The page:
20/01/2012/1:12 pm, Robbie's Boat Yard, Stock Island (suburb of Key West!)
I'd say we are in Key West but the truth is we are nearly in Key West. It's race week here and the place is jam packed. Steve worked his wiles to find us a cosy little spot at this working boatyard on Stock Island, just as you get to Key West. The people are friendly, the price is right. We're tucked out of wind and current and there is a shower. That's all we need for now! If you look to the right, you'll see Madcap tucked into her little spot in the busy yard.
We got in about 1100 hours this morning and we'll be here a few days - maybe 3 maybe longer as we look for a weather window. There is one right now but we need to do a few things before we leave.
Sorry there have been no postings since Fort Lauderdale. I never did get a wifi connection from the boat and I didn't want to cart my computer around. So scroll back and you'll find out what we've been up to.
I really need to figure out how to do remote postings on sailmail so you don't think we've disappeared entirely when I don't get wifi!!
19/01/2012/1:07 pm, Marathon, FL
We've been hearing about Marathon for years and years - the sailor's gathering spot in the Keys - where people come and never leave. Some folks have told us they love it here, and others were disappointed in it. We've had just brief glimpse of it, but I could see a bit of what they all were talking about.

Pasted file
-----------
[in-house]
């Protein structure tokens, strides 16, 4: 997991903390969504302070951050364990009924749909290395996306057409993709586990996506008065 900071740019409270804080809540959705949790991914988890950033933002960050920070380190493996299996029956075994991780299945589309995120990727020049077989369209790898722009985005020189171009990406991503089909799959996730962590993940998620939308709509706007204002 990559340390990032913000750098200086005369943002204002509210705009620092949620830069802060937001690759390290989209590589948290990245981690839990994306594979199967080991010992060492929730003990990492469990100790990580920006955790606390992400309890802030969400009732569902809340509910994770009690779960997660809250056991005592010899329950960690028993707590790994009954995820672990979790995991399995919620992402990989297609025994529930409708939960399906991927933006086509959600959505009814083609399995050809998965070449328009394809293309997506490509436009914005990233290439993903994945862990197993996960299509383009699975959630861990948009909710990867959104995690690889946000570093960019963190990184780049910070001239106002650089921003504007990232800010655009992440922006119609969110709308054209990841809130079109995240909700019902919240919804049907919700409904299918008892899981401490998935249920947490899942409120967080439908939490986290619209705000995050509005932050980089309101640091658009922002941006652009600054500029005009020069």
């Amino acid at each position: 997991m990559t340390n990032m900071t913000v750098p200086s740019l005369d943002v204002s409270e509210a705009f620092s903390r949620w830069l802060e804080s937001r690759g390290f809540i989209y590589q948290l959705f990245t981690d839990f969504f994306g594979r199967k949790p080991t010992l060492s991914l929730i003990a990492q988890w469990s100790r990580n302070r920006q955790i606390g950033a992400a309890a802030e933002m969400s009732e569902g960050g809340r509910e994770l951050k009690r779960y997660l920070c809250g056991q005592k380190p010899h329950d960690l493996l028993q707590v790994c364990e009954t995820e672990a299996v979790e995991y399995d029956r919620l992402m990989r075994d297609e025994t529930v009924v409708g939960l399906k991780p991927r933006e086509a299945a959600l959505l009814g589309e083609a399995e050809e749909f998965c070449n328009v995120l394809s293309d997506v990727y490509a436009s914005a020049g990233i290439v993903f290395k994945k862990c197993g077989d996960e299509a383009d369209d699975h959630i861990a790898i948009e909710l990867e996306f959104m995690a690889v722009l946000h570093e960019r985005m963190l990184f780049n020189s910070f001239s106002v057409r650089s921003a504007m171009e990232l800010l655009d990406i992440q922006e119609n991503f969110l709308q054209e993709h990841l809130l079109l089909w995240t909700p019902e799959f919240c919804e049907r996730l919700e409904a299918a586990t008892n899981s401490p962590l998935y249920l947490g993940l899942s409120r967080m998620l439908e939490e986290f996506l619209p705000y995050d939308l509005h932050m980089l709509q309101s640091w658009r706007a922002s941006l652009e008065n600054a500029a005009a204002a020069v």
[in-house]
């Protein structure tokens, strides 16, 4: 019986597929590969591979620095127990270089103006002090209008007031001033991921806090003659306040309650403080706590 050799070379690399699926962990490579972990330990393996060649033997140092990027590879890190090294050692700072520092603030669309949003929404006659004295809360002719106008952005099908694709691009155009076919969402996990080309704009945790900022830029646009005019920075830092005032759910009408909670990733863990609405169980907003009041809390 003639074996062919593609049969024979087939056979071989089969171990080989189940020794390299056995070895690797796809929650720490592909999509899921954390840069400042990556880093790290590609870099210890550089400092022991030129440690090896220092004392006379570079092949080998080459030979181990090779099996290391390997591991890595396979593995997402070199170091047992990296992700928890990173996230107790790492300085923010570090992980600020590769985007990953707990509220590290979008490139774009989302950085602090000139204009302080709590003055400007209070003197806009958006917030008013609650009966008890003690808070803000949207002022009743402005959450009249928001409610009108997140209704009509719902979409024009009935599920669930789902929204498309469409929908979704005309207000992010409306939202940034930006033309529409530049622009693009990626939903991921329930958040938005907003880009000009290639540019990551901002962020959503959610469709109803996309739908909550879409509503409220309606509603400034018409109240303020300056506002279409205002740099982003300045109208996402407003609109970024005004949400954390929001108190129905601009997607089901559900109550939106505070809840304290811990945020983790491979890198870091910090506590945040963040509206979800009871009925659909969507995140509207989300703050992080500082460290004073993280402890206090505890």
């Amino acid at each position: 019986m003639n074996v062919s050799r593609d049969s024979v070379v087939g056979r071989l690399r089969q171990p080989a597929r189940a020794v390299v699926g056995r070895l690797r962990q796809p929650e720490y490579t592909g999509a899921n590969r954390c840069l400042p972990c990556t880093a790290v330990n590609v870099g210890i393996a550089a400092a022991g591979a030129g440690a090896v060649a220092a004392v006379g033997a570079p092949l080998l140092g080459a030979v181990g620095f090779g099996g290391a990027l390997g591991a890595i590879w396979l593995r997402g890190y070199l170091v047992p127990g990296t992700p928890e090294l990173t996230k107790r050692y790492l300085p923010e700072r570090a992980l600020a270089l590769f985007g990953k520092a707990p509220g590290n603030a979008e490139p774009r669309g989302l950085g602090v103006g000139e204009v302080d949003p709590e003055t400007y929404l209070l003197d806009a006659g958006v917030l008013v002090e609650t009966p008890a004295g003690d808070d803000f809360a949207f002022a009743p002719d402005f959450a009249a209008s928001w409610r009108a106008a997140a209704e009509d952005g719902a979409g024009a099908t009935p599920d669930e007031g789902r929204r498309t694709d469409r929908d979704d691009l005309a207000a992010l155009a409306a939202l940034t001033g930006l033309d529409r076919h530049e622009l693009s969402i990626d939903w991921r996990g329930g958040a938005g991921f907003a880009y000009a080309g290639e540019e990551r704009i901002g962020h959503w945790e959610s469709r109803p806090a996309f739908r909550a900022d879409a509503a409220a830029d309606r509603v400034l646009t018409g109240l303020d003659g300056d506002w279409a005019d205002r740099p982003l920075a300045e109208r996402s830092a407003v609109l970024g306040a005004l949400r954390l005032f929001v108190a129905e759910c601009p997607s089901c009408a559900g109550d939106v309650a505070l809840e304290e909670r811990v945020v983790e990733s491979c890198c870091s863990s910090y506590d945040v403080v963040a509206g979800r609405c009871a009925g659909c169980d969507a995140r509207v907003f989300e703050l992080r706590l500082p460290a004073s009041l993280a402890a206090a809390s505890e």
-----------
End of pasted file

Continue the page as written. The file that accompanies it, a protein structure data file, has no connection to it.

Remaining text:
The very best thing about the place was what happened here - and what the stories are about. We dinghied from our anchorage outside Boot Key Harbor to the bar at Dockside Marina, sat down and ordered beers. We were feeling pretty good about being here in this cool sailor's bar already, and then four folks came along to sit at the table next to us. With great gasps of surprise, we recognized Pat and Doug (Sanctuary) and Debbie and John (Troon) who had been our neighbours at Tiger Point Marina in the spring when we were all getting our boats ready. We were with Sandra and Steve who have had boats there in the past, so it was a Tiger Point reunion for sure. Once hugs were exchanged all around, we shoved tables together and amid bites of very good nachos and slurps of beer, we managed to talk all at once and with great animation about our trips and our plans. It seemed just the perfect "Marathon" experience.
We took a walk up the road a bit and back along the docks, returning to have dinner at the same bar. That part was a mistake. What was a wonderful experience earlier (except for some trouble the server had with the bill) turned into a sour one. We waited and waited for our orders to be taken, and then waited ages again for our meals to arrive. Mine came first - good fish and chips. I was just about finished when Steve and Sandi's arrived. They were pretty much done when Jim's was finally ready, and by then he asked for it to be packed for take out. When the server brought the bills, ours was wrong again. So my moral of this story is go for happy hour and forget about having dinner there. There was some pretty good music happening, but it didn't make up for the poor service.
Weatherwise, in typical win one/lose one fashion, coming down here on Wednesday was a boring old motoring trip. Once again we could take turns going forward to sit on the foredeck, but it just wasn't the same listening to the roar of the engine instead of the swish of waves. One thing though - that water is the same lovely aqua green that we loved in the Bahamas.
We anchored outside the entrance to Boot Key Harbor - just at the west end of the Key. There were no mooring balls available and we weren't sure enough of anchoring room and depths when we arrived, so we joined the 8 or 9 other boats outside. Once again, there was no wind to speak of so aside from the occasional wake of a passing boat, we rested well out there.